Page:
The premise is very basic, two friends don’t want to see their friendship turn to nothing as they grow apart, so they decide to do something special to mark their importance to each other. That is: kiss. Though both Haruka & Yuu know that isn’t a very acceptable thing to be seen doing, so they keep it secret from those around them.
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This is where the comedy is generate, as the girls try to show their affection for each other or get flustered when they feel that the other has gone too far -such as Yuu kissing Huraka’s hands & knees because Haruka was lying face down on her desk. It is genuinely cute & is almost asexual in a way.

To explain: I asked a young lesbian friend of mine to watch it & she said that it was odd that all they did was kiss. She said that it really bothered her because if they were more realistic that’d feel more compelled to be doing other things to each other. It is off that no other bodily needs entered into it, even though they often deep kissed. It is all very innocent, without talk of masturbation or sexual acts. Just the purity of love shown through the simple act of kissing.
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This doesn’t bother me at all because it so avoids all the needless awkwardness & embarrassment that features so strongly in any other anime when they bring up kissing. Haruka & Yuu are very open with each other, even if they are pretty ignorant of their own deeper feelings. It feels natural in a way & not constrained by the usual annoyances of trope or social stigma.

In fact, the characters are so cute & well rendered -which is so often the strength of 4koma adaptations.

Haruka is often clingy & needy for affection, as well as easily jealous if Yuu pays attention to someone else -such as a classmate or her older sister Mitsuki but has some strong maternal traits & cares deeply for others (plus has the largest breasts in the cast, which is a recurring gag as the girls try to guess her size). While Yuu is often shown as being a little spoilt (often by the overly doting Haruka), lazy, ditzy & terrible in her studies but is often aggressive for affection from Haruka & easily jealous if she feels as though she’s been left behind. Their roles often switch in terms of whose dominant & whose demanding as they explore their feelings for each other & their friends -all of whom are rendered, in terms of character, beautifully & deeply.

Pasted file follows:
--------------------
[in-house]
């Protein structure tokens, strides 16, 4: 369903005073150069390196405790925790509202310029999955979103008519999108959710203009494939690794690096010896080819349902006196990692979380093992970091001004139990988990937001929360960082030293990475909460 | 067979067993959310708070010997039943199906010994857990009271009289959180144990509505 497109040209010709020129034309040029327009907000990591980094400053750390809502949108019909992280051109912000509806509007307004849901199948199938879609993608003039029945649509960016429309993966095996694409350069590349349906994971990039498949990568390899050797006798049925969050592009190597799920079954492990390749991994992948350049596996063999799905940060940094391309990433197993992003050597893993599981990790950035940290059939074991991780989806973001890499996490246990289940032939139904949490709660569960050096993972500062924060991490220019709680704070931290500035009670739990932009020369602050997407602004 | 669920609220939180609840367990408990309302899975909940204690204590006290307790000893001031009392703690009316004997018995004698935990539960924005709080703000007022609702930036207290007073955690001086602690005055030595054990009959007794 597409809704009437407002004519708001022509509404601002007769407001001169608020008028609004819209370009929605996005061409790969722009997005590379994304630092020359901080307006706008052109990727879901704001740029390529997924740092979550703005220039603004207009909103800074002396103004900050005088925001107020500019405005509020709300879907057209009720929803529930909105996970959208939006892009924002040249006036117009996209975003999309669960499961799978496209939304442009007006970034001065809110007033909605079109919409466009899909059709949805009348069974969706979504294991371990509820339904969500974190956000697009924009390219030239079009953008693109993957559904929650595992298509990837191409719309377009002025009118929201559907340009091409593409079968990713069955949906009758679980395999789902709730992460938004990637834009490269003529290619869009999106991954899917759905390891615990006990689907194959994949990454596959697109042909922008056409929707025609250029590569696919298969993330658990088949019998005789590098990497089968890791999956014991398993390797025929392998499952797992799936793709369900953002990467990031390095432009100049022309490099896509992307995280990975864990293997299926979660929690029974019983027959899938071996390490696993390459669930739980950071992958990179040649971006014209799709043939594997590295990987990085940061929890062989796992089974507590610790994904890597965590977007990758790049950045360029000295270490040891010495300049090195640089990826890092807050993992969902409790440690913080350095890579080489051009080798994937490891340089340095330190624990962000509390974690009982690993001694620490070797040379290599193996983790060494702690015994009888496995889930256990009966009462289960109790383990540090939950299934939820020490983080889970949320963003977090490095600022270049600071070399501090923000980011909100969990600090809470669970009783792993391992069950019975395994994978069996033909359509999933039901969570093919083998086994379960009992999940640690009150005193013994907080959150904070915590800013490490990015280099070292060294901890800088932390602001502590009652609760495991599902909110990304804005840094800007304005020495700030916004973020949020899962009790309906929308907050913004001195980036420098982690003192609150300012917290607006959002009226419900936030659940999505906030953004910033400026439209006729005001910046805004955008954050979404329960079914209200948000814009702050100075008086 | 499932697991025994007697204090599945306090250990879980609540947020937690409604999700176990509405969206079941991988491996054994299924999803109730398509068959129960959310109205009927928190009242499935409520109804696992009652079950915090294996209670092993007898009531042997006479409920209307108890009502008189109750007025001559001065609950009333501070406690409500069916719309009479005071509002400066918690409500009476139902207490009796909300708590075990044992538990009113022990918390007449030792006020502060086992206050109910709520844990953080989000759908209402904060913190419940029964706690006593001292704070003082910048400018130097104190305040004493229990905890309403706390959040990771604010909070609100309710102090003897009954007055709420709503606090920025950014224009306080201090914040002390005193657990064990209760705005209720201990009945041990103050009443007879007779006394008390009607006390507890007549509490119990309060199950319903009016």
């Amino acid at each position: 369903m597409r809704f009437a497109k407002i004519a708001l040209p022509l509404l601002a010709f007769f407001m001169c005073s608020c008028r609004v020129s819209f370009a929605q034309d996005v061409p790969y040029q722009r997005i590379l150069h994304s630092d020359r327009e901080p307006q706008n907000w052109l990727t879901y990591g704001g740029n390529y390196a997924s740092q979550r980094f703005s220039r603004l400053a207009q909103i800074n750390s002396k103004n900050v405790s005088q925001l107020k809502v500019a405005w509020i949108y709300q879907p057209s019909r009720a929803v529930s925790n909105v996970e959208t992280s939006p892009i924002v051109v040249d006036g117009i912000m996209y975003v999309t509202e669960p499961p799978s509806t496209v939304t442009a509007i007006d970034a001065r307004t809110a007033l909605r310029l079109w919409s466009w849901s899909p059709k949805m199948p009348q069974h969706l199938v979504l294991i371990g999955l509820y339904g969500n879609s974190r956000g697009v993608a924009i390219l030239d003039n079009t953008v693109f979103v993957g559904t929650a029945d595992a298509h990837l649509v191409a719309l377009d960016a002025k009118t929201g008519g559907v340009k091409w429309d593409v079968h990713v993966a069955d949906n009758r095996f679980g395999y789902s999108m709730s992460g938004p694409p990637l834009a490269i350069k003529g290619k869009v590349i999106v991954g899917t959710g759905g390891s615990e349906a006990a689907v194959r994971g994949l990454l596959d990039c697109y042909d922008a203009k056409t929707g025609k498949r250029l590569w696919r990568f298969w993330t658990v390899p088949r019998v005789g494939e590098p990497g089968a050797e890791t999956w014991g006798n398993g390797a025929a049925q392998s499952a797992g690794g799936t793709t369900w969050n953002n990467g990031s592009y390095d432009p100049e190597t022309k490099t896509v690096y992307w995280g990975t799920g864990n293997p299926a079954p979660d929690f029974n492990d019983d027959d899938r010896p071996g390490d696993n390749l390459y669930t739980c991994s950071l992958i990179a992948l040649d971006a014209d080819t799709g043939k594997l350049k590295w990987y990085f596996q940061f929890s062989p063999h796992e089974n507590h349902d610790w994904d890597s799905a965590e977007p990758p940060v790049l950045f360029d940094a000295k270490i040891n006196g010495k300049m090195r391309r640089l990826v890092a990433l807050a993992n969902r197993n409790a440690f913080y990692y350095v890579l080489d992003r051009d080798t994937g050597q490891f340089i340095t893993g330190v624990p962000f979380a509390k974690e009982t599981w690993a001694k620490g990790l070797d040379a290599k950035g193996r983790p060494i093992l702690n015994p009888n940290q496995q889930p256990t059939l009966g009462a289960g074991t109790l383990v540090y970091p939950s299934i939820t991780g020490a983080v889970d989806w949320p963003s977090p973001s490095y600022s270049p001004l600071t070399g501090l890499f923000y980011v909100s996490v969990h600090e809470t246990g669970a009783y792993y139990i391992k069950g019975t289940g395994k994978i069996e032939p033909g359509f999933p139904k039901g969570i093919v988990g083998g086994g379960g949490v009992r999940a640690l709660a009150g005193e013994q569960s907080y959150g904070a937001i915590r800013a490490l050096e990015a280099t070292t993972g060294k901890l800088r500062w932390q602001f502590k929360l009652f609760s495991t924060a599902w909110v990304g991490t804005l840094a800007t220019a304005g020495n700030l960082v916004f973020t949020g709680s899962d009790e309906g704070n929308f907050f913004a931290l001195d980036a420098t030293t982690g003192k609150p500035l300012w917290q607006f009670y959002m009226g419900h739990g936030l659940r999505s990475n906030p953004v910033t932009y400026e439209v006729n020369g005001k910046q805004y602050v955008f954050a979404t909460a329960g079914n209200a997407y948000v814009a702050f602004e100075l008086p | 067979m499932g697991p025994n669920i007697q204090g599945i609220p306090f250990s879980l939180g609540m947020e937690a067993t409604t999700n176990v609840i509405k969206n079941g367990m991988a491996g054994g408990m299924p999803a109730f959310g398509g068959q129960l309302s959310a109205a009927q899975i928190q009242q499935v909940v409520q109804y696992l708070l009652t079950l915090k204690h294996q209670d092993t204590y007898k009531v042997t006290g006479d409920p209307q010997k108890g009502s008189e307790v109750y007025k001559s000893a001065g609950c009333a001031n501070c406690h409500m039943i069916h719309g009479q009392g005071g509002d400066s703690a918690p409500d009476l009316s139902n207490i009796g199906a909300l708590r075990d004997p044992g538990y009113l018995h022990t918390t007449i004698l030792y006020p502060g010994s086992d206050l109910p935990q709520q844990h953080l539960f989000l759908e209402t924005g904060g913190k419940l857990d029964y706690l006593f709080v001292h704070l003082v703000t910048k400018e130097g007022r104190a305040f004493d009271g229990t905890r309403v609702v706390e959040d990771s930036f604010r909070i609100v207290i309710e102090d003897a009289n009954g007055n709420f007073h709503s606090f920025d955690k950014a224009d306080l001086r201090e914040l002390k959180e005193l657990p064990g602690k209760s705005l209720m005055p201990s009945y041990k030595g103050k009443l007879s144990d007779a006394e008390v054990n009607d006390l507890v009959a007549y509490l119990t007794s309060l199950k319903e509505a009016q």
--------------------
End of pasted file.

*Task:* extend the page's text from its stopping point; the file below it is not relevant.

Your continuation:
To add to the drama is the fact that their school is closing & they will be the last year to graduate. This means that they don’t have the budget for big events, like the sports & cultural festivals, which puts stress upon Yuu’s sister Mitsuki, who is both a 3rd year & the president of the student council.
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Mitsuki also plays an important role in the narrative, as she tries to find out the truth behind her sister’s relationship with Haruka, as well as come to terms with her own conflicted feelings for Haruka. That is pretty much the basis for the humour of Mitsuki’s scenes, where she misreads situations & goes off into delusional imaginings of being with Haruka.

Basically: everyone in the cast is a little Yuri.

But the notion of innocent love & affection is what makes the series so enjoyable. There is no “will they/won’t they” of the romance, it’s all about them realising that they truly do love each other & reaching that point.

Of course, there is a bit of Fan Service, such as Haruka’s jiggling & the constantly kissing but it’s not the exploitative type. It’s played with affection & for laughs rather than feeling lingering & very creepy (see Nobunagun review).

In the end, this is a very light hearted, fluffy non-brain uber-kawaii comedy.

There is no real drama in it, just lots of very good & cute jokes. Each episode is split into two halves, each focussing on a different mini-story. The humour is fast paced & colourful, the characters are cleverly made & the romance is sweet without being sickly. The majority of the jokes are based around misunderstanding but they don’t bring out that painful feeling to watch like with other series (see my Strike The Blood review).

I give it two thumbs up -much like Haruka will give Yuu when their relationship gets more serious.